Church Buildings Enter the Urban Age: a Louisiana Example of the Church in Settlement Geography (1885-1930).
Date of Award
Doctor of Philosophy (PhD)
The type of church building being erected today is quite different from the traditional white steepled church on the village green. Church buildings and their location in the community have gradually changed as American religion has become more complex. the changes in religion reflect the dramatic transformation of American society from a rural to an urban culture. This process began after the Civil War, but it was not widely acknowledged until the last decades of the nineteenth century. The transformation was not limited to the large urban centers, but can be seen in towns and villages across the nation. Various characteristics of urban places influence church development and location. Community size, type, vitality, and in Louisiana, dominant creed, play a role in the location and size of church buildings. Community size and vitality also influence the acceptance of new ideas and styles by the congregations. Besides community influences, a variety of other factors affect the type of church building that a congregation erects, these include the following: economic means, current theological or denominational trends, available materials, current technology, cultural and physical environments, access routes, lot size and location, and period of construction. Because each church is a group effort, it is a good indicator of the group's ideal image. This image changes as new ideas are added to the ideal model of what a church building should look like and the functions it is to serve. During the early years of the study period, rectangular buildings with entranceways and projecting chancels were the most popular type of church. Towards the end of the study period, the ideal image began to change as the function of the church changed to include organizations for every age group and interest. The buildings reflected this with the addition of educational and recreational facilities. Denomination and race also influenced the erection of church structures, but these factors were often found not to be as great as has been traditionally supposed. Throughout Louisiana, and across the country, the church was entering the urban age.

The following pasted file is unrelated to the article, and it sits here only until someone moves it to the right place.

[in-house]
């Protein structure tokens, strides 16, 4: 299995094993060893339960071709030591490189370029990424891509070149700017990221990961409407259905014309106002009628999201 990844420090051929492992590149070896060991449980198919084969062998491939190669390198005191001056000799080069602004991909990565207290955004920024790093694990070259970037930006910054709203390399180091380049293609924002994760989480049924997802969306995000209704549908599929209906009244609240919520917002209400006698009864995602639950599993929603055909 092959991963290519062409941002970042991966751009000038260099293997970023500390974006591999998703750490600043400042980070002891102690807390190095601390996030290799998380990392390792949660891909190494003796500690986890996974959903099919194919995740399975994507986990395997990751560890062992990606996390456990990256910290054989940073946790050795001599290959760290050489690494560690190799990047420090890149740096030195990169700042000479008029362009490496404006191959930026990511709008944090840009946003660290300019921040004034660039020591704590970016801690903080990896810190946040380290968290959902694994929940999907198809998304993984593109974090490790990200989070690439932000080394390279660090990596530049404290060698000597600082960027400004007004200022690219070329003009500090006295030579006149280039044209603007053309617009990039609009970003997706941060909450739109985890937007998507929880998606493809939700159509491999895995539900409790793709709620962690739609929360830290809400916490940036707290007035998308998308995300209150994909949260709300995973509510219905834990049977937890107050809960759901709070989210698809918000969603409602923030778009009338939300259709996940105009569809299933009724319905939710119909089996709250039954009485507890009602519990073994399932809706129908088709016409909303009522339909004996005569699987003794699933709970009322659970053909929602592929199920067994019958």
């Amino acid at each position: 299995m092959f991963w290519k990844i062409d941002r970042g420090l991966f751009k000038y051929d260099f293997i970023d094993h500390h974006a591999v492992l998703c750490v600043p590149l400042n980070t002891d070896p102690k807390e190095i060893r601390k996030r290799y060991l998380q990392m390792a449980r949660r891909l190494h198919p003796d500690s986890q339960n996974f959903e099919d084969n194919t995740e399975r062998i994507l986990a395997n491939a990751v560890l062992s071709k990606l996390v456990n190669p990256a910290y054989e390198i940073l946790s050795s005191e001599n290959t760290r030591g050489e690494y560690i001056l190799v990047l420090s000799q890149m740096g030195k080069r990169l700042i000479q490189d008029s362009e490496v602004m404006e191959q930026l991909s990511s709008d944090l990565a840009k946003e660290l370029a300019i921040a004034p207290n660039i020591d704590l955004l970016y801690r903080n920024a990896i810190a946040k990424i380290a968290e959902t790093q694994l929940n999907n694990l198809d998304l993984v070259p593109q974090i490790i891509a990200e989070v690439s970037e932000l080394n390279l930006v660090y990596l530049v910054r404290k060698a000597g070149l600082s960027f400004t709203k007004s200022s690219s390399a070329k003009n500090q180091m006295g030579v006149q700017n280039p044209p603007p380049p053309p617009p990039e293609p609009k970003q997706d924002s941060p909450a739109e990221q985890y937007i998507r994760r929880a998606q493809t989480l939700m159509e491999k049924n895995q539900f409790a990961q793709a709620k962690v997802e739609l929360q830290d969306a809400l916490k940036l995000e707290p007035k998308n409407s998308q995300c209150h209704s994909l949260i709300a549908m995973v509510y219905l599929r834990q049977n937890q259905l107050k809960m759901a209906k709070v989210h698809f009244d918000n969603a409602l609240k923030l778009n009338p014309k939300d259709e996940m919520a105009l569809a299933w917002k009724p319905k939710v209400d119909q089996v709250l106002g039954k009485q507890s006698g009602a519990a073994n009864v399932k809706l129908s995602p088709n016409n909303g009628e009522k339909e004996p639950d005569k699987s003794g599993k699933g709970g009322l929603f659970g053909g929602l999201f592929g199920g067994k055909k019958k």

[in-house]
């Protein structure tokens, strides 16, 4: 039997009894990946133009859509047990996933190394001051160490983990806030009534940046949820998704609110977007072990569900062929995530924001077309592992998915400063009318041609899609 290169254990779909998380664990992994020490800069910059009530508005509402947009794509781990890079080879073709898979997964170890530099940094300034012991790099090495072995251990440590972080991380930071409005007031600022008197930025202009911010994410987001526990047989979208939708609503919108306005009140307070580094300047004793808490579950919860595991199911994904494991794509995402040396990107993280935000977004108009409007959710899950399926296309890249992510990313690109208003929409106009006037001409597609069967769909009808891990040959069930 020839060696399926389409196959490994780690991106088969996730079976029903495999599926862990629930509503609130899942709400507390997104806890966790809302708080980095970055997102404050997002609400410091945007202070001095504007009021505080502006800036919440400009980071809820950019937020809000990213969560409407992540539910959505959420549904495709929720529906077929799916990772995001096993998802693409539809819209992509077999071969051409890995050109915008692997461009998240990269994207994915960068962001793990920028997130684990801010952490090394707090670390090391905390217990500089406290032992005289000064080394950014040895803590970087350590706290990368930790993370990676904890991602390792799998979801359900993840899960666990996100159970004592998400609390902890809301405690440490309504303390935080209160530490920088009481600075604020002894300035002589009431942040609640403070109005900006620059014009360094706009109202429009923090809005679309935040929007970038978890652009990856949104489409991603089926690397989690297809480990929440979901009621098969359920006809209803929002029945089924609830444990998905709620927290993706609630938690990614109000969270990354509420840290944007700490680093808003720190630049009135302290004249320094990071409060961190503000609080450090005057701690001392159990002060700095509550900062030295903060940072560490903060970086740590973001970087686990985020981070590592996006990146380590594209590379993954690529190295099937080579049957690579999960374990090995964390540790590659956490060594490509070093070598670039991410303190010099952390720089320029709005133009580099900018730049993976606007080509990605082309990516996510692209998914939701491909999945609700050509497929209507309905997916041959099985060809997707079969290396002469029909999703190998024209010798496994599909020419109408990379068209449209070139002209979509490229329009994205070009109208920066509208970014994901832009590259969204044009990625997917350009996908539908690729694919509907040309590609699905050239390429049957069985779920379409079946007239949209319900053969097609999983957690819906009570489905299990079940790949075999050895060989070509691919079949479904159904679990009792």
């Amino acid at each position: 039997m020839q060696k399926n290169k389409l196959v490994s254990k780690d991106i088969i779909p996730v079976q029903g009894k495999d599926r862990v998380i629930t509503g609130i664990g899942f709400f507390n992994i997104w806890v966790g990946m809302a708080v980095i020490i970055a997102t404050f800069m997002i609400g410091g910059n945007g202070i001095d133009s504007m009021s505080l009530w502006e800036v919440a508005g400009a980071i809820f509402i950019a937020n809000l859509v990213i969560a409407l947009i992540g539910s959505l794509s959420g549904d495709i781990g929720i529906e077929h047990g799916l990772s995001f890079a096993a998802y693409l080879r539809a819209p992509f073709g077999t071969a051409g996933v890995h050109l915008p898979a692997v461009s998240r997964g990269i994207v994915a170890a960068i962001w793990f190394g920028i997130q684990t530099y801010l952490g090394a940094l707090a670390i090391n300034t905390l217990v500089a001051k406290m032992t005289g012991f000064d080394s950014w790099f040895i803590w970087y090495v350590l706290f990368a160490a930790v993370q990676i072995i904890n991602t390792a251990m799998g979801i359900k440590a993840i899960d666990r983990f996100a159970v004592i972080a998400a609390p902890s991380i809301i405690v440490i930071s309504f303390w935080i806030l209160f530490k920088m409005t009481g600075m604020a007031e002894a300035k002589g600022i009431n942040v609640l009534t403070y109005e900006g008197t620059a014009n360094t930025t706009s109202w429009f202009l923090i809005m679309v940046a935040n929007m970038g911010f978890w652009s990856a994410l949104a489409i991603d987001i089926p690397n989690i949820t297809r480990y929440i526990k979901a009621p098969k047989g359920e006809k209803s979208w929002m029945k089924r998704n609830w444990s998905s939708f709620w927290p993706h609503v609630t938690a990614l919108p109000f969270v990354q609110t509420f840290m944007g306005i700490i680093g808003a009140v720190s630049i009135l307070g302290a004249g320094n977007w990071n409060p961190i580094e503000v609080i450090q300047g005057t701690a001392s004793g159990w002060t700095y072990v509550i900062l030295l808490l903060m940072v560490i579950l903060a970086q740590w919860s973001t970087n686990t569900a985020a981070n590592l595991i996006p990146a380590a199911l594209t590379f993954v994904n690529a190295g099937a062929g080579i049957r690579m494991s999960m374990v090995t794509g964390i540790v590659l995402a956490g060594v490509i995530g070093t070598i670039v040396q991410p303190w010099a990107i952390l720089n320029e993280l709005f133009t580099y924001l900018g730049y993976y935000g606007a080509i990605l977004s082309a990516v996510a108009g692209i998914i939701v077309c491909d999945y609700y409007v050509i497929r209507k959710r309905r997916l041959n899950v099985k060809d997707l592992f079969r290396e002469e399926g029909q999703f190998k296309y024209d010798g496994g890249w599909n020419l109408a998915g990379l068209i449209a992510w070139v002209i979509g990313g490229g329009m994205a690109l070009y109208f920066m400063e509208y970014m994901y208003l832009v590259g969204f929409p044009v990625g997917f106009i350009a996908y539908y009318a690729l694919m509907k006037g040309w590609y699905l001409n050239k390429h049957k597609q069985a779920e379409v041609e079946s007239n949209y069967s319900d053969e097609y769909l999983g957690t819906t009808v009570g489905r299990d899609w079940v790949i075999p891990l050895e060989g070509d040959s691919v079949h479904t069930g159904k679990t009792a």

Sechrist, Gail L. schlundt, "Church Buildings Enter the Urban Age: a Louisiana Example of the Church in Settlement Geography (1885-1930)." (1986). LSU Historical Dissertations and Theses. 4263.